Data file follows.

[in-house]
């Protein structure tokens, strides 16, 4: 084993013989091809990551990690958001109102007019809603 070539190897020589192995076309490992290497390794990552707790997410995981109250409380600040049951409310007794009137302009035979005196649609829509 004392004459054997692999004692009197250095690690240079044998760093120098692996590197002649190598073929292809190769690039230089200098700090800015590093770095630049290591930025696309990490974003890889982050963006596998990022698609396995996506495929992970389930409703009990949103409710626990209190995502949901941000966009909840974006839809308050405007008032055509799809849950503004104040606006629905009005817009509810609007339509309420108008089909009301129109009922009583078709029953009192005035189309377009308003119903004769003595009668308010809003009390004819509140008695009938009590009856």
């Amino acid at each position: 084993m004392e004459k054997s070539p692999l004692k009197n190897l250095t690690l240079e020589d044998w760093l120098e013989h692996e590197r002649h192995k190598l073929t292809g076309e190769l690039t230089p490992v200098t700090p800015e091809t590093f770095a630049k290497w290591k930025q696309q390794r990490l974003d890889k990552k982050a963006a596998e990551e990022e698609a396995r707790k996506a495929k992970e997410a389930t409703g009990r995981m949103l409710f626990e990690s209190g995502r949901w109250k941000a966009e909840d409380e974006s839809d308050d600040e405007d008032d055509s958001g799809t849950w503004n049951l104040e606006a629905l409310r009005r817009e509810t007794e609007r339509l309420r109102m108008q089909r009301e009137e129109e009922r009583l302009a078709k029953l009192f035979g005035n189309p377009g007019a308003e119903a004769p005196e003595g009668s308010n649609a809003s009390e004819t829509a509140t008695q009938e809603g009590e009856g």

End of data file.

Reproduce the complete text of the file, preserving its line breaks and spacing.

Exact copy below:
[in-house]
């Protein structure tokens, strides 16, 4: 084993013989091809990551990690958001109102007019809603 070539190897020589192995076309490992290497390794990552707790997410995981109250409380600040049951409310007794009137302009035979005196649609829509 004392004459054997692999004692009197250095690690240079044998760093120098692996590197002649190598073929292809190769690039230089200098700090800015590093770095630049290591930025696309990490974003890889982050963006596998990022698609396995996506495929992970389930409703009990949103409710626990209190995502949901941000966009909840974006839809308050405007008032055509799809849950503004104040606006629905009005817009509810609007339509309420108008089909009301129109009922009583078709029953009192005035189309377009308003119903004769003595009668308010809003009390004819509140008695009938009590009856």
């Amino acid at each position: 084993m004392e004459k054997s070539p692999l004692k009197n190897l250095t690690l240079e020589d044998w760093l120098e013989h692996e590197r002649h192995k190598l073929t292809g076309e190769l690039t230089p490992v200098t700090p800015e091809t590093f770095a630049k290497w290591k930025q696309q390794r990490l974003d890889k990552k982050a963006a596998e990551e990022e698609a396995r707790k996506a495929k992970e997410a389930t409703g009990r995981m949103l409710f626990e990690s209190g995502r949901w109250k941000a966009e909840d409380e974006s839809d308050d600040e405007d008032d055509s958001g799809t849950w503004n049951l104040e606006a629905l409310r009005r817009e509810t007794e609007r339509l309420r109102m108008q089909r009301e009137e129109e009922r009583l302009a078709k029953l009192f035979g005035n189309p377009g007019a308003e119903a004769p005196e003595g009668s308010n649609a809003s009390e004819t829509a509140t008695q009938e809603g009590e009856g």